Darrion Henry, Dontae Mosley, Dare Moffit, Ronald Hampton & D'Marco Howard
The 7th/8th grade division featured several big time players as well. One of the most impressive performances we saw all day included Darrion Henry (6’3 PF 2020 Cincinnati). Henry has good size, is strong, athletic and rebounds in bunches.  Henry also runs the floor well and does not mind doing his work in the paint.  Dontae Mosley (6’3 PF 2021 Cincinnati) also has good size, but also has the skills to be productive further away from the basket.  Mosley can knock down the open shot; he defends well and can also get up and down the court well. We got our first look at Dare Moffett (6’1 PF 2019 Cincinnati) and we liked what we saw. A good athlete who shoots it well from the mid range and off the bounce, Moffett has good upside potential. D’Marco Howard (5’8 SG 2019 Fairfield) and Ronald Hampton Jr. (5’7 PG 2019 Huber Heights) both logged in solid performances.  All in all it was a great first year event that gave us an opportunity to evaluate players who we had not seen before.  Congrats to Paul McMillan for making the event happen!

Top Performers:

3rd/4th Grade Division

Jaiden Arnold (3rd)
Taylor Bacon (4th)
Trent Lloyd (4th)
Donte Ingram Jr. (4th)
Joshua Brown (4th)
Jermaine Matthews (4th)
Jeremiah Henderson (4th)
Shelby Humprey (4th)

5th/6th Grade Division

Will Sizer (6th)
Osean Anuford (6th)
Dillon Britton (6th)
Aaron Davis II (6th)
Kelvin Turner (6th)
Antonio Lowe (6th)
Paul McMillan Jr (5th)
KK Bransford (5th)

7th/8th Grade Division

D’Marco Howard (8th)
Mario Freeman (8th)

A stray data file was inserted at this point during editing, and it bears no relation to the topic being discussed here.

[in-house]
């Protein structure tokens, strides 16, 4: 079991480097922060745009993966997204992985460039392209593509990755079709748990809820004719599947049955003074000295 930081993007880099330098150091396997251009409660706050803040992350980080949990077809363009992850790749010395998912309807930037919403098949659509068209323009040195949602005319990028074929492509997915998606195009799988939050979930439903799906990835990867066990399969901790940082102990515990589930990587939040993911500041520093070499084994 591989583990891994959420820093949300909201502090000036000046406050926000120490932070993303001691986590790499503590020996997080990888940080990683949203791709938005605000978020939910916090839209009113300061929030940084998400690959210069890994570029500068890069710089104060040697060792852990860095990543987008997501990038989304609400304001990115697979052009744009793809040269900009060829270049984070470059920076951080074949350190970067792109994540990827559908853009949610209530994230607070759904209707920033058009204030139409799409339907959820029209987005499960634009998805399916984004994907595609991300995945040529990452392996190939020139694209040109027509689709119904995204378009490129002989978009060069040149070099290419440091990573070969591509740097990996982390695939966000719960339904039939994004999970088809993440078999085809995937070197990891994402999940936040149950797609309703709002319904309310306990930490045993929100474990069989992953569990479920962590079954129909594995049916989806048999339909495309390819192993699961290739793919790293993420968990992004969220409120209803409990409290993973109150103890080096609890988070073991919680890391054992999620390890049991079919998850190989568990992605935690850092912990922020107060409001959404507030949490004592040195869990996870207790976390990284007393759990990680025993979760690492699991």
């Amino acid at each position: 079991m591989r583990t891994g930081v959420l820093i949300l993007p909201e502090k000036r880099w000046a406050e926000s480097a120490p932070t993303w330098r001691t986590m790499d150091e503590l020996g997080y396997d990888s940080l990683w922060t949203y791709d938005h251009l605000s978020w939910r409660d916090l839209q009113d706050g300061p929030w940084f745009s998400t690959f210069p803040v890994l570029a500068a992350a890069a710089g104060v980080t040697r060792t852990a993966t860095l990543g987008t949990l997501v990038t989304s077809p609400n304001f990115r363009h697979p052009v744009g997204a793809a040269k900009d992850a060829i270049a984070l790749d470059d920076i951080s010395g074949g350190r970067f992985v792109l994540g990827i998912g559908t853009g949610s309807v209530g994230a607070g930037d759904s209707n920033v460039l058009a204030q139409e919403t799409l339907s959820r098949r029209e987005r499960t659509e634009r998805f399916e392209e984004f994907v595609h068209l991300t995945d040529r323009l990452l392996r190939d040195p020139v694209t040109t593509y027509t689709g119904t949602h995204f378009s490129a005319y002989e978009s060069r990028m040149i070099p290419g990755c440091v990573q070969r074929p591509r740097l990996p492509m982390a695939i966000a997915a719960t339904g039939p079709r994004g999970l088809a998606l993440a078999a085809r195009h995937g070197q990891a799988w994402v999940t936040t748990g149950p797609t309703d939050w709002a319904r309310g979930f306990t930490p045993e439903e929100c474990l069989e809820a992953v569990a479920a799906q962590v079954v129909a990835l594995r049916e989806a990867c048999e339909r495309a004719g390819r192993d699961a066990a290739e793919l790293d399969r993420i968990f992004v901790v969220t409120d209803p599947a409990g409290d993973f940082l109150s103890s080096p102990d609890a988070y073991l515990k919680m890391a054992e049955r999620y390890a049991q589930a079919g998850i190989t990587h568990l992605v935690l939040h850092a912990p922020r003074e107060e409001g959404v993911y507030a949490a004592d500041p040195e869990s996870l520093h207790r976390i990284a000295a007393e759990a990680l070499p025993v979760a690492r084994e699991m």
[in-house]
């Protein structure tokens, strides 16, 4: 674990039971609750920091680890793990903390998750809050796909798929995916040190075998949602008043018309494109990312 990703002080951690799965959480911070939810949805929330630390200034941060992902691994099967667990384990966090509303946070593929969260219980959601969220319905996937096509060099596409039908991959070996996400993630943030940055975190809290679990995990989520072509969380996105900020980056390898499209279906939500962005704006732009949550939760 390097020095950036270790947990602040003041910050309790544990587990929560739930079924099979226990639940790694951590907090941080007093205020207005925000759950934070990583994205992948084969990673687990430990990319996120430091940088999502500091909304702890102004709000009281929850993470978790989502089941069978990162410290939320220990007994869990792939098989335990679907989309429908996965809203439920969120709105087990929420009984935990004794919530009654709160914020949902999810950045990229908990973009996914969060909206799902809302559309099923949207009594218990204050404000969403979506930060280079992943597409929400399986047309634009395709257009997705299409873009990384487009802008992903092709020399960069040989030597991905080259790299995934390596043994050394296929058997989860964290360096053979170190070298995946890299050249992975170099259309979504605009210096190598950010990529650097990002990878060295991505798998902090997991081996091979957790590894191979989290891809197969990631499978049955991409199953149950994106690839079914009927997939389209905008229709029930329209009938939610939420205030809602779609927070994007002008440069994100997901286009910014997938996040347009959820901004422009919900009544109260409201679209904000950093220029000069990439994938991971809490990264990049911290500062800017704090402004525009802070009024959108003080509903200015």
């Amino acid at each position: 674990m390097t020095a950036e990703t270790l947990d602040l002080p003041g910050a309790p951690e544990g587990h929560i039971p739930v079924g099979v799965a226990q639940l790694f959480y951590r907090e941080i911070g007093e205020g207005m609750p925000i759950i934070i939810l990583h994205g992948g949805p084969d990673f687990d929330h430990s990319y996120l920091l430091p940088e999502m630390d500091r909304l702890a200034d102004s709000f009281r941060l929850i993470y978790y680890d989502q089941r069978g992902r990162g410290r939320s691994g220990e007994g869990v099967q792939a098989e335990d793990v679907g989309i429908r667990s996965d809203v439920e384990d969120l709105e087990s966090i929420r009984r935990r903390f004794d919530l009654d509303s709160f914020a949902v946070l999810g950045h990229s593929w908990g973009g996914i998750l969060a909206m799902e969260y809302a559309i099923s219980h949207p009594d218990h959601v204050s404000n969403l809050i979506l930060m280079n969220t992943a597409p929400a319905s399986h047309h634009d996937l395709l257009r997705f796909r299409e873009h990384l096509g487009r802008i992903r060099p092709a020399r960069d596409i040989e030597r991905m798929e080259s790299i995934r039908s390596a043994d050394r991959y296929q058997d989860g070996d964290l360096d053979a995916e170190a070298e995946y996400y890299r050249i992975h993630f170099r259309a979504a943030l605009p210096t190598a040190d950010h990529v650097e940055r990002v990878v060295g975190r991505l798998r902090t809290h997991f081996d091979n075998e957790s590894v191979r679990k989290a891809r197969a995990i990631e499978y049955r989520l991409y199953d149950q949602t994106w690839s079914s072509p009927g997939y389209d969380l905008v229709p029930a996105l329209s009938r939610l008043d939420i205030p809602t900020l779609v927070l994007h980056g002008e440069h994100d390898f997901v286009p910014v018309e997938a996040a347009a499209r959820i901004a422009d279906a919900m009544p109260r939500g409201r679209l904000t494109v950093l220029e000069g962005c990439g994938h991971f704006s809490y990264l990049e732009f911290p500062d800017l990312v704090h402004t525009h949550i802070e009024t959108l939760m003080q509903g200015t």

Ronald Hampton (8th)
BJ Bransford (8th)
Shubh Khandhadia (8th)
Brad Colbert (8th)
Dontae Mosley (7th)
Darrion Henry (7th)
Prophet Johnson (7th)
Dare Moffett (8th)

Friday, February 20, 2015

Big Weekend for Youth Basketball Tips Off Saturday

This weekend will be big for youth basketball in the state of Ohio as 2 regional showcases will tip off at opposite ends of the Buckeye State. In Cincinnati, the inaugural Buckeye Prep Winter Showcase will go down at Woodward High School starting Saturday afternoon.  According to the event director, Paul McMillan, the 2-day event is sold out and will host many of the area’s top young players.  On Sunday, the showcase will conclude with all-star games in each of 3 divisions. Because the event will host a number of 3rd and 4th graders, it will give us an early opportunity evaluate the city’s upcoming young talent.

According to event director, Sonny Johnson, his NEO Youth Elite Showcase will host over 200 of the area’s elite youth talent at Garfield Heights High School this weekend.  In addition to skill and drill sessions on Saturday, the event will include 5-on-5 action and all-star games on Sunday. As is the case with the Cincinnati-based event this weekend, the top players will receive invitations to the March 7th Buckeye Prep Elite Showcase in Columbus. In addition, the truly elite of the weekend will be invited to participate in the prestigious Ohio North vs South All-Star game which will be head in Columbus on March 7th. Buckeye Prep will be on hand to provide coverage at both events.